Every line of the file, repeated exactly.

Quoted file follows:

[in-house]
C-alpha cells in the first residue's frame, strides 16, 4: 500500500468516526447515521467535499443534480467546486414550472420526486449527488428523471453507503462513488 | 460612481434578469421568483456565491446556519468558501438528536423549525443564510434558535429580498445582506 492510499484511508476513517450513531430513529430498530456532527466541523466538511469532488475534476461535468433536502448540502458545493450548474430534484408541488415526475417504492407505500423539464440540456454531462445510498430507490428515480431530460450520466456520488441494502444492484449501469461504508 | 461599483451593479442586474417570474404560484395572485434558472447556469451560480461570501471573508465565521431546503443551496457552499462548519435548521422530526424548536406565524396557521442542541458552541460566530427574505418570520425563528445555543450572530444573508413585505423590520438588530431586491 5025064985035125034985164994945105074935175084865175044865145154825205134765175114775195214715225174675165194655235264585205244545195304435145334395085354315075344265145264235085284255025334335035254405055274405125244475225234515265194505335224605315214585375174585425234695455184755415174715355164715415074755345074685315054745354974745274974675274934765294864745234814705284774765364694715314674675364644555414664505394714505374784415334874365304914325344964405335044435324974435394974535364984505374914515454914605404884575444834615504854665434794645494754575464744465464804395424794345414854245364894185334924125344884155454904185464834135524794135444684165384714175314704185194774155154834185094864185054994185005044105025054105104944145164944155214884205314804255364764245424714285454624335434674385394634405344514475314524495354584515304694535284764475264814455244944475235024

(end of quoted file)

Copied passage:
[in-house]
C-alpha cells in the first residue's frame, strides 16, 4: 500500500468516526447515521467535499443534480467546486414550472420526486449527488428523471453507503462513488 | 460612481434578469421568483456565491446556519468558501438528536423549525443564510434558535429580498445582506 492510499484511508476513517450513531430513529430498530456532527466541523466538511469532488475534476461535468433536502448540502458545493450548474430534484408541488415526475417504492407505500423539464440540456454531462445510498430507490428515480431530460450520466456520488441494502444492484449501469461504508 | 461599483451593479442586474417570474404560484395572485434558472447556469451560480461570501471573508465565521431546503443551496457552499462548519435548521422530526424548536406565524396557521442542541458552541460566530427574505418570520425563528445555543450572530444573508413585505423590520438588530431586491 5025064985035125034985164994945105074935175084865175044865145154825205134765175114775195214715225174675165194655235264585205244545195304435145334395085354315075344265145264235085284255025334335035254405055274405125244475225234515265194505335224605315214585375174585425234695455184755415174715355164715415074755345074685315054745354974745274974675274934765294864745234814705284774765364694715314674675364644555414664505394714505374784415334874365304914325344964405335044435324974435394974535364984505374914515454914605404884575444834615504854665434794645494754575464744465464804395424794345414854245364894185334924125344884155454904185464834135524794135444684165384714175314704185194774155154834185094864185054994185005044105025054105104944145164944155214884205314804255364764245424714285454624335434674385394634405344514475314524495354584515304694535284764475264814455244944475235024